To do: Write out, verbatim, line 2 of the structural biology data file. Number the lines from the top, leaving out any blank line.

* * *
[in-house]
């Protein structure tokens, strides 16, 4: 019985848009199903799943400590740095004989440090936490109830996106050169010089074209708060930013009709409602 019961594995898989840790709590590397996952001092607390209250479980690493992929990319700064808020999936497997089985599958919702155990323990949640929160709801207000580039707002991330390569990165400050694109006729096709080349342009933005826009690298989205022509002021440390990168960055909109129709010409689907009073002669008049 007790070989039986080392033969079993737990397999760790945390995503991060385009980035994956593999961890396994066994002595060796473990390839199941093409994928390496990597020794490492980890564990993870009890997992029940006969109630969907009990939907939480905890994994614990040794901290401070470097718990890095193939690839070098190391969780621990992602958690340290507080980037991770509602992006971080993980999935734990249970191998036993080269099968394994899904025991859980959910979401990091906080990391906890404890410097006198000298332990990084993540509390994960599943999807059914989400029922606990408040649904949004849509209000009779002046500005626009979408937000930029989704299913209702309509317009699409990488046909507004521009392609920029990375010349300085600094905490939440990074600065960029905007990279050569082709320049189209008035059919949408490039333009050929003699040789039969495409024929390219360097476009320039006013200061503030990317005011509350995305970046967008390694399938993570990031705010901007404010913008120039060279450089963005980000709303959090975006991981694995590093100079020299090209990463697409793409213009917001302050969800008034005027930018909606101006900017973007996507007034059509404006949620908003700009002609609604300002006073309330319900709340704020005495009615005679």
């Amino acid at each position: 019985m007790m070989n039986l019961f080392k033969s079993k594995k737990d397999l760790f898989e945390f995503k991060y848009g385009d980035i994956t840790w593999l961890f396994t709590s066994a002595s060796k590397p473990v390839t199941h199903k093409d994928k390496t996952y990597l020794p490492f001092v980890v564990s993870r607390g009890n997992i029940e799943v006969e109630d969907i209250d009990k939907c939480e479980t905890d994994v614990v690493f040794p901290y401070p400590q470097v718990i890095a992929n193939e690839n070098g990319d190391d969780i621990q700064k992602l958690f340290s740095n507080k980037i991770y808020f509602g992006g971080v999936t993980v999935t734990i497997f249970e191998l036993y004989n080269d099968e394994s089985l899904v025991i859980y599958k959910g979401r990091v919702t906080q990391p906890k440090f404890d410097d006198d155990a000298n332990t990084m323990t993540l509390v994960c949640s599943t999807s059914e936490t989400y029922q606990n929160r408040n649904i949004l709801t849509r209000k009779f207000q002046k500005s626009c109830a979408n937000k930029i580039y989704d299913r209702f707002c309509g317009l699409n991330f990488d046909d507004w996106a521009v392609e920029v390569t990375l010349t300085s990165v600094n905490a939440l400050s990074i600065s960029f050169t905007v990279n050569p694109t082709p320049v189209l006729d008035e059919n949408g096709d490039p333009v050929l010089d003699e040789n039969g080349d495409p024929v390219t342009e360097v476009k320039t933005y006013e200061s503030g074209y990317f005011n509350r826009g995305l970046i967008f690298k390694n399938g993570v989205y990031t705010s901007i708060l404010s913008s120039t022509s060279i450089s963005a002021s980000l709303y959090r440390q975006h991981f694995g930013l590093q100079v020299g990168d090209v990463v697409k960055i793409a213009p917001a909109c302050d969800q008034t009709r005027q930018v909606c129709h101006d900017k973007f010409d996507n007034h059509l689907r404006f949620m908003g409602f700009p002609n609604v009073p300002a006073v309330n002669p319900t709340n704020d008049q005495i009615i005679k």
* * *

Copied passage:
């Protein structure tokens, strides 16, 4: 019985848009199903799943400590740095004989440090936490109830996106050169010089074209708060930013009709409602 019961594995898989840790709590590397996952001092607390209250479980690493992929990319700064808020999936497997089985599958919702155990323990949640929160709801207000580039707002991330390569990165400050694109006729096709080349342009933005826009690298989205022509002021440390990168960055909109129709010409689907009073002669008049 007790070989039986080392033969079993737990397999760790945390995503991060385009980035994956593999961890396994066994002595060796473990390839199941093409994928390496990597020794490492980890564990993870009890997992029940006969109630969907009990939907939480905890994994614990040794901290401070470097718990890095193939690839070098190391969780621990992602958690340290507080980037991770509602992006971080993980999935734990249970191998036993080269099968394994899904025991859980959910979401990091906080990391906890404890410097006198000298332990990084993540509390994960599943999807059914989400029922606990408040649904949004849509209000009779002046500005626009979408937000930029989704299913209702309509317009699409990488046909507004521009392609920029990375010349300085600094905490939440990074600065960029905007990279050569082709320049189209008035059919949408490039333009050929003699040789039969495409024929390219360097476009320039006013200061503030990317005011509350995305970046967008390694399938993570990031705010901007404010913008120039060279450089963005980000709303959090975006991981694995590093100079020299090209990463697409793409213009917001302050969800008034005027930018909606101006900017973007996507007034059509404006949620908003700009002609609604300002006073309330319900709340704020005495009615005679």